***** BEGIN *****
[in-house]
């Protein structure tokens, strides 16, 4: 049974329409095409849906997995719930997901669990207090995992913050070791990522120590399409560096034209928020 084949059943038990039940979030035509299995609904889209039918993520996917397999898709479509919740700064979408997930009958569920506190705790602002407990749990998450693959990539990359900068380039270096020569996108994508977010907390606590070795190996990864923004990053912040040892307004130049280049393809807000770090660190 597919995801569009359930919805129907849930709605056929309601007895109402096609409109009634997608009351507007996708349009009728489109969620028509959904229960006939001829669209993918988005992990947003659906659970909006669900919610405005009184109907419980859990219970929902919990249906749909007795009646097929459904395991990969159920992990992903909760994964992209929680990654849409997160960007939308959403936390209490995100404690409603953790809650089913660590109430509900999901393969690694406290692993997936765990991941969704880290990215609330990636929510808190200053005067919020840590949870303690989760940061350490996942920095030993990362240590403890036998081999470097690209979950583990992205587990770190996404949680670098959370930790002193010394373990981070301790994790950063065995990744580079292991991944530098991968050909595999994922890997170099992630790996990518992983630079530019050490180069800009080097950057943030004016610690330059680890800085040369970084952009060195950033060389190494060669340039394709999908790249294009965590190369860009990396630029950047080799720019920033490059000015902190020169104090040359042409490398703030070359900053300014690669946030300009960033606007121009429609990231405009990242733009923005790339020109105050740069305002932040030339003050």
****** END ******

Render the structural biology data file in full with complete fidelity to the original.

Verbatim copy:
[in-house]
């Protein structure tokens, strides 16, 4: 049974329409095409849906997995719930997901669990207090995992913050070791990522120590399409560096034209928020 084949059943038990039940979030035509299995609904889209039918993520996917397999898709479509919740700064979408997930009958569920506190705790602002407990749990998450693959990539990359900068380039270096020569996108994508977010907390606590070795190996990864923004990053912040040892307004130049280049393809807000770090660190 597919995801569009359930919805129907849930709605056929309601007895109402096609409109009634997608009351507007996708349009009728489109969620028509959904229960006939001829669209993918988005992990947003659906659970909006669900919610405005009184109907419980859990219970929902919990249906749909007795009646097929459904395991990969159920992990992903909760994964992209929680990654849409997160960007939308959403936390209490995100404690409603953790809650089913660590109430509900999901393969690694406290692993997936765990991941969704880290990215609330990636929510808190200053005067919020840590949870303690989760940061350490996942920095030993990362240590403890036998081999470097690209979950583990992205587990770190996404949680670098959370930790002193010394373990981070301790994790950063065995990744580079292991991944530098991968050909595999994922890997170099992630790996990518992983630079530019050490180069800009080097950057943030004016610690330059680890800085040369970084952009060195950033060389190494060669340039394709999908790249294009965590190369860009990396630029950047080799720019920033490059000015902190020169104090040359042409490398703030070359900053300014690669946030300009960033606007121009429609990231405009990242733009923005790339020109105050740069305002932040030339003050």